Deafness some facts!
Deaf (capital D) – usually reiterates to a person who is born Deaf, uses British Sign Language (BSL) or Sign supported English (SSE) and may consider themselves part of a cultural minority.
Deaf (small d) or deafened – usually reiterates to a person who learnt to speak before they lost all or most of their hearing. They can feel lost between the hearing and the Deaf worlds!
Hard of Hearing – usually reiter to a person who has lost some of their hearing but still has some useful hearing remaining.
Hearing – reiter to a person who has hearing within normal limits.
Many people think deafness is simply an inconvenient sign of old age in their friends and family.
1 in 7 people (about 9 million in the UK) are affected and many of them are born Deaf or become hearing impaired through illness or injury.
Nearly 15% of the population in the UK has some degree of hearing loss (1 in 7 people)
For every 10,000:
10 will be born substantially deaf
20 will have become substantially deafened
100 will be partly to severely deaf / deafened
600 will be hard of hearing to partially deaf / deafened
800 will be slightly hard of hearing
BSL is the first or preferred language of about 70,000 people in the UK
About 2 million people wear hearing aids (and maybe another million would benefit from doing so)
Almost all deaf / deafened and hard of hearing people rely on lip-reading to some extent
Many combine signs from BSL with English to communicate ie use Sign Supported English (SSE)
Unlike easily recognized disabilities deafness is usually unseen or hidden and because of this Deaf or Hard of Hearing people often have to put up with impatience or misunderstanding.
D / deaf and Hard of Hearing people are not stupid and resent being treated as if they were!
Due of lack of Deaf awareness people with various degrees of hearing loss face daily discrimination, exclusion from services and exclusion from social contact.
Also Deaf and Hard of Hearing people have extremely limited access to information and opportunities for developing social inclusion.
Deafened people are usually looked upon as merely hearing impaired.
Losing your hearing as a child or as an adult can be devastating and may have an acute psychological impact on that person.
People who are Deaf and deafened and their friends and family have to adapt to live in the hearing world!
This is a difficult process and the help to do this is not always apparent.
A person suffering hearing loss may experience:
Shock and denial – especially if the loss is sudden.
Isolation and withdrawal.
Loss of confidence.
Avoidance of social and public events.
Grief and a sense of loss.
Fear of the future.
Diminishing self esteem.
You may need to provide special equipment for deaf people working for or visiting you such as; vibrating fire alarm pagers, flashing / amplified phone equipment, text phones, personal video players for set tours, etc.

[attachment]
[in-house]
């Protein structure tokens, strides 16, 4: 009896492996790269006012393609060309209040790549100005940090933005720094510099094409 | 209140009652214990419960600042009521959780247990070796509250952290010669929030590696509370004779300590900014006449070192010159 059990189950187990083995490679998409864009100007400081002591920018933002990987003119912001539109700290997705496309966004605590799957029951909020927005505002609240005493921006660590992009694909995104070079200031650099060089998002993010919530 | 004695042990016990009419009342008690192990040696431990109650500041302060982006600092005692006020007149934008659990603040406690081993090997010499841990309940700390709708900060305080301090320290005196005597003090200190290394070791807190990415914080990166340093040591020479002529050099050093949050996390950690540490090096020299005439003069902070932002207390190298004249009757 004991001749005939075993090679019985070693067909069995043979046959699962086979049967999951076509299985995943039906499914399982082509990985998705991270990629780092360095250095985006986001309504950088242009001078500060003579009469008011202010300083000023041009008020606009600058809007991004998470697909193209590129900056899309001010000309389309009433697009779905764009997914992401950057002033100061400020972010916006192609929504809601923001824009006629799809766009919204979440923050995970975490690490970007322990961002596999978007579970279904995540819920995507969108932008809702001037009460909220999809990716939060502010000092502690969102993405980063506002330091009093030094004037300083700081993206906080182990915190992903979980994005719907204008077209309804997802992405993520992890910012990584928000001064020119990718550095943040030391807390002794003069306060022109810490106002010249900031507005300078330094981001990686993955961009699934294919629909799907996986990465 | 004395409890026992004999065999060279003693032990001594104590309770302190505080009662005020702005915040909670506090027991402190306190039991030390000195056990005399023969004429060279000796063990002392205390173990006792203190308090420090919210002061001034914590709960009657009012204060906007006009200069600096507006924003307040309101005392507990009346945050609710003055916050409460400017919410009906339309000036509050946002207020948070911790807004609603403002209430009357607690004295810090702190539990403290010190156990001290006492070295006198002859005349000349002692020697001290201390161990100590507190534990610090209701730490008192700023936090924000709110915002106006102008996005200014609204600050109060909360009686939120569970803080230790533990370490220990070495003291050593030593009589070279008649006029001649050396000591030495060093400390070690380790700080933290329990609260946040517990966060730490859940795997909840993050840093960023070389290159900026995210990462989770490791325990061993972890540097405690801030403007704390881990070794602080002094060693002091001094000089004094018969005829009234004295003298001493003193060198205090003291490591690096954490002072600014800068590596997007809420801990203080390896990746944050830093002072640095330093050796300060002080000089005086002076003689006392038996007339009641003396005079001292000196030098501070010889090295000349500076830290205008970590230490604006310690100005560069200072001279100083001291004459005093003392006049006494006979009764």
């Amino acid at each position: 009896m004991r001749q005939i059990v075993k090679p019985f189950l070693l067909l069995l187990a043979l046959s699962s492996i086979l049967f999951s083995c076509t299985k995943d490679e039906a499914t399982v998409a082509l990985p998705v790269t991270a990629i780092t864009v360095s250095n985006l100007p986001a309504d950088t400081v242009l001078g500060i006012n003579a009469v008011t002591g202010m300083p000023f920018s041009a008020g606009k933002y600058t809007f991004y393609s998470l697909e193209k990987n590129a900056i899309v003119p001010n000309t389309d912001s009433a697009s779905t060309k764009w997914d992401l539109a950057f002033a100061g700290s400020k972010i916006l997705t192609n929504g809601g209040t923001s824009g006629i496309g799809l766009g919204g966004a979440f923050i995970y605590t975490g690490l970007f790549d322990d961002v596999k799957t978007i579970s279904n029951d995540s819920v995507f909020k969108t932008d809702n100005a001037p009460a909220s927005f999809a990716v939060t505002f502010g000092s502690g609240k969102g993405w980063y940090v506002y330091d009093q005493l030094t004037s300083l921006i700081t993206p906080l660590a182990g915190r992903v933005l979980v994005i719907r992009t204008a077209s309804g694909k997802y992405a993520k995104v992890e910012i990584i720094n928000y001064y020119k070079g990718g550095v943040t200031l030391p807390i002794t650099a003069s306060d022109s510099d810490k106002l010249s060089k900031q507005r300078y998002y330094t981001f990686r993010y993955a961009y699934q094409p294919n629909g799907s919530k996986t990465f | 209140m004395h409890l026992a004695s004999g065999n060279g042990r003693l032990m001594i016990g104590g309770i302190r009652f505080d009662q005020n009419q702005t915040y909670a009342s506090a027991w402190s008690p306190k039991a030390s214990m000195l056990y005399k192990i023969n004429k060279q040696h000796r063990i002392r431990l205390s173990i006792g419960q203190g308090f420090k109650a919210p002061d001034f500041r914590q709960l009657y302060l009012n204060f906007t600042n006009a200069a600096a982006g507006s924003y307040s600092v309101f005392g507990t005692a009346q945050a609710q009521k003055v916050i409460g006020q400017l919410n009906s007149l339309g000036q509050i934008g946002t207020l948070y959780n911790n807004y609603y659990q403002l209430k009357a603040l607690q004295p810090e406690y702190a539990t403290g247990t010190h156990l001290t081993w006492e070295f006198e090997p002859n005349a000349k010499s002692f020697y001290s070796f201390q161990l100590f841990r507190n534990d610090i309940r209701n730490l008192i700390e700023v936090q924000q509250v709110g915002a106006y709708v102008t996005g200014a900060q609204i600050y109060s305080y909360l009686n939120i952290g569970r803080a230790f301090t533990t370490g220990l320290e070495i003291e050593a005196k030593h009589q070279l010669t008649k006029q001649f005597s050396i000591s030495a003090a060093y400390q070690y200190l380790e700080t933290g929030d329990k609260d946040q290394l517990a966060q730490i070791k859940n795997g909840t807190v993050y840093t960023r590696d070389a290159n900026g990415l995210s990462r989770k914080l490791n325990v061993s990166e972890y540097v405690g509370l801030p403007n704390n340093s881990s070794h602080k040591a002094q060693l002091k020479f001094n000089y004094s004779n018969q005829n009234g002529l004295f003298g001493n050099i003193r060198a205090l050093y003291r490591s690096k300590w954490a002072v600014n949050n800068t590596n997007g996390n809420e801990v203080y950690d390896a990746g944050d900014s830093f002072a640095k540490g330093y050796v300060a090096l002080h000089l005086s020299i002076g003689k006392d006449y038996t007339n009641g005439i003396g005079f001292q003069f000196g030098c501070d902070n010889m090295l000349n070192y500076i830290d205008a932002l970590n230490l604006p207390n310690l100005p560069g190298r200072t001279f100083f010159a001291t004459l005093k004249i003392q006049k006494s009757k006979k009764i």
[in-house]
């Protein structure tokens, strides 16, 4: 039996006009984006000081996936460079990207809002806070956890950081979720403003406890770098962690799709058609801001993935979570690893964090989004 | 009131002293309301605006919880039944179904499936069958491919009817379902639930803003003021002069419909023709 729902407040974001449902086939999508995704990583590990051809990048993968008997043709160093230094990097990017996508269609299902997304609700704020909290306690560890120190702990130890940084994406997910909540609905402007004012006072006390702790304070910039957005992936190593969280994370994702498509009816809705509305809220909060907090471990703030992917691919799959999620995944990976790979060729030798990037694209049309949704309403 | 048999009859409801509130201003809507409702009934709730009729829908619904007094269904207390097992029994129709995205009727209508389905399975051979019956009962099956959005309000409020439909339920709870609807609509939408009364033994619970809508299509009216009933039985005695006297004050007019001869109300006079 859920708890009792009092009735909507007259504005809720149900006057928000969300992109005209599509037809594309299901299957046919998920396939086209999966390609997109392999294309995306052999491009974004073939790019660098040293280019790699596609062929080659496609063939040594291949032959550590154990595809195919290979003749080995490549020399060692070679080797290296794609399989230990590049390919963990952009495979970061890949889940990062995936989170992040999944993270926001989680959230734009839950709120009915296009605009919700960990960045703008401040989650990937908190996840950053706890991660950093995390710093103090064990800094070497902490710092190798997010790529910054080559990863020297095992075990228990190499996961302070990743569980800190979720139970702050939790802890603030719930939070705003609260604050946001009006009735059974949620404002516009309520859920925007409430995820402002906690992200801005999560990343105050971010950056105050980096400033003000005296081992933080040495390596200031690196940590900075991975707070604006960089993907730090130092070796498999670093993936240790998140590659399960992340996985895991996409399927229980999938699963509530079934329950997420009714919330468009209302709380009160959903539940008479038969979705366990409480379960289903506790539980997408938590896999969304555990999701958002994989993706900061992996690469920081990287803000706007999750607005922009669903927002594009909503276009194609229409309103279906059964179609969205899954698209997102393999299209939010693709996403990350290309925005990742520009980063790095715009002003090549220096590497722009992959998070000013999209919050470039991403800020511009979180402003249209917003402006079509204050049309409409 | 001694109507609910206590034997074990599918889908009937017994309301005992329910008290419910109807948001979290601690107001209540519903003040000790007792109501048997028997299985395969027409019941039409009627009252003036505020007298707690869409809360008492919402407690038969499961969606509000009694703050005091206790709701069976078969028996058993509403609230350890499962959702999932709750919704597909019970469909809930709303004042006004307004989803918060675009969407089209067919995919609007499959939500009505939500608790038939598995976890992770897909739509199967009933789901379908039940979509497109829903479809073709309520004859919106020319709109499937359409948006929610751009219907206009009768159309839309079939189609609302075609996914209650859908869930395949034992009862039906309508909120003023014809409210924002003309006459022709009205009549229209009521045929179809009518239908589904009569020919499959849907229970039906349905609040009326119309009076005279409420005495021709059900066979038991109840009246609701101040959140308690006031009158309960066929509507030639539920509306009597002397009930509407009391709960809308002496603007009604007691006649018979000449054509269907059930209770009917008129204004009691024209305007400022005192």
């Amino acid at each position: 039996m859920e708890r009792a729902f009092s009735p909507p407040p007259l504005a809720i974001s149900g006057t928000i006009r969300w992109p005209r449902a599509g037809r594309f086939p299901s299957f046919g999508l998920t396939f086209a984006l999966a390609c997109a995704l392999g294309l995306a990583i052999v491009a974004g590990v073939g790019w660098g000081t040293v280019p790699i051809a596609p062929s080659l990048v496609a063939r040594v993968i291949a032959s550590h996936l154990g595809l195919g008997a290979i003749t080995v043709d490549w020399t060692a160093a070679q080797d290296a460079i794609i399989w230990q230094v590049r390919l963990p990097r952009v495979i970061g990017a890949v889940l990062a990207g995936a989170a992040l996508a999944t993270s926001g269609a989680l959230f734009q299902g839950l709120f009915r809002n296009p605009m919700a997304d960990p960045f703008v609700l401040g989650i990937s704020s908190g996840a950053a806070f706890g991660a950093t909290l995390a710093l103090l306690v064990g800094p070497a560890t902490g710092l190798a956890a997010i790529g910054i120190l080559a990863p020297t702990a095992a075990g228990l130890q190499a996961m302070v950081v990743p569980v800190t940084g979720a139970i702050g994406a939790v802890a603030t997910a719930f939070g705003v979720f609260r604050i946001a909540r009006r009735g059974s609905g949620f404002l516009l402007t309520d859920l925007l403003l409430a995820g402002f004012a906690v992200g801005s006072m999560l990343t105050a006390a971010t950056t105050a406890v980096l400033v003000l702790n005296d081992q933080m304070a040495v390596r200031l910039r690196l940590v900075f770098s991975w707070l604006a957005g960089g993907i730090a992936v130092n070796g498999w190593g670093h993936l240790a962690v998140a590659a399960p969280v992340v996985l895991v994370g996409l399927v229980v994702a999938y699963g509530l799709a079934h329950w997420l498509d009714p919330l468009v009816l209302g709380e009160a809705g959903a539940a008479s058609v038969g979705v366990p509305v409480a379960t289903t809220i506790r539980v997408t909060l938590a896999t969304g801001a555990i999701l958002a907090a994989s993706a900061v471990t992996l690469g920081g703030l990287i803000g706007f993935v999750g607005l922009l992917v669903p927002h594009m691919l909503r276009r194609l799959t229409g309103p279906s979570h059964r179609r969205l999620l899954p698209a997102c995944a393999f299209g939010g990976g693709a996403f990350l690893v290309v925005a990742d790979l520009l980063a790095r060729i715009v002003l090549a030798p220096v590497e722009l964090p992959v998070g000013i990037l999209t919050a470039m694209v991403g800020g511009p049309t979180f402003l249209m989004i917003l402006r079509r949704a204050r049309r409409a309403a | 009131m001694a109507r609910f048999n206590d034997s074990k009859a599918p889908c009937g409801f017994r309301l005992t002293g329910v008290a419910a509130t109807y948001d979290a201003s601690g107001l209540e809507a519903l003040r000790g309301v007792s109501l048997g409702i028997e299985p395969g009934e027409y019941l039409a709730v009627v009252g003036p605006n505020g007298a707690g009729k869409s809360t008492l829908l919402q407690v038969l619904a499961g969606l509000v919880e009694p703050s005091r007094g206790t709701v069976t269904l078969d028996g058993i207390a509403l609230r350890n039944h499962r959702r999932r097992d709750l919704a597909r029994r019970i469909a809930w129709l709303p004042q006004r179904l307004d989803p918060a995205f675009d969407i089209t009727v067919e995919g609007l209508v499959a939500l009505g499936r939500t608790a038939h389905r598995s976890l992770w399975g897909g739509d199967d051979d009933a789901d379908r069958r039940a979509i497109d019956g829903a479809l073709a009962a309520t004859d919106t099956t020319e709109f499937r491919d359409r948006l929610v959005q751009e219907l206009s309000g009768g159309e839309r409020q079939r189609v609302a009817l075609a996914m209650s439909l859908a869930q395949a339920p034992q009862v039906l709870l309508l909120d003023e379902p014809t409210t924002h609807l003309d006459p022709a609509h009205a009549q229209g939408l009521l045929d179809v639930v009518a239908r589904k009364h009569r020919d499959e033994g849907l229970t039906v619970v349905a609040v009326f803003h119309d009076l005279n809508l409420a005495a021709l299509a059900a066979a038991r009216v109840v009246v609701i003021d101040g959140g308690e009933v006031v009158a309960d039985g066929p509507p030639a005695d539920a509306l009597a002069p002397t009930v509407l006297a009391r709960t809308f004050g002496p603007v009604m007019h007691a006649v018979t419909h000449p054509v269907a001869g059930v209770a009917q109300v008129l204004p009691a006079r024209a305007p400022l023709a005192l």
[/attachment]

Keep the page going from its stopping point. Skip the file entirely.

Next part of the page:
What should be done to help?
BSL users should be provided with an interpreter at meetings etc!
BSL users and Non BSL users should be provided with either –
1. a Palantypist.
2. a note taker (it is impossible to watch an interpreter and take notes at the same time!)
Use a communication support worker.
You have a duty of care under the equity act to train your staff in Deaf awareness and BSL requirements if they have contact with the public.
Training staff to BSL level one is like training them to have a signing age of about the equivalent of a 4 year old year old – it is not enough!
(How would you feel being communicated with at business meetings or public events if the language level was that of a four year old?)
BSL Level 2 is a basic conversation level!
BSL Level 3 is the standard at which Social conversations can take place fluently!
BSL Level 4 is the standard at which technical / work conversations can take place fluently!
** THAT IS WHY YOU NEED AN INTERPRETER! ** – Level 6 or 7!
For hearing aid users –
Fit a hearing loop system in every place where public announcements or information is being provided.
Have it professionally maintained and serviced at at least an annual basis by someone who understands how to maintain and adjust these systems! (See notes at the end on sound systems and their set up requirements!)
SPECIALIST TRAINING! – Learn how to use it!
If the microphone is not used the hearing aid receives no sound!
If the microphone battery is flat the hearing aid receives no sound!
If the microphone is switched off the hearing aid receives no sound!
If the people do not know the loop system is there thy will not know to switch their hearing aids to use it!
For those who lip-read –
BEST – Use a lipspeaker!
& Provide a note taker
(it is impossible to watch a lipspeaker and take notes at the same time!)
SECOND BEST -SPECIALIST TRAINING! Train your staff how to present clear lip patterns!
Ensure only one person speaks at a time
Ensure all people speaking are facing the Deaf person before they speak.
Ensure good lighting is provided at the front of the people speaking.
Do not stand in front of bright or distracting backgrounds. (visual noise!)
Check that the Deaf person is watching before you start speaking.
Training is not a one off thing it needs to be done on an organized regular basis
You need to provide basic essentials training for everyone who is likely to present to any group of people!
Do not shout as this will distort your lip patterns – speak clearly!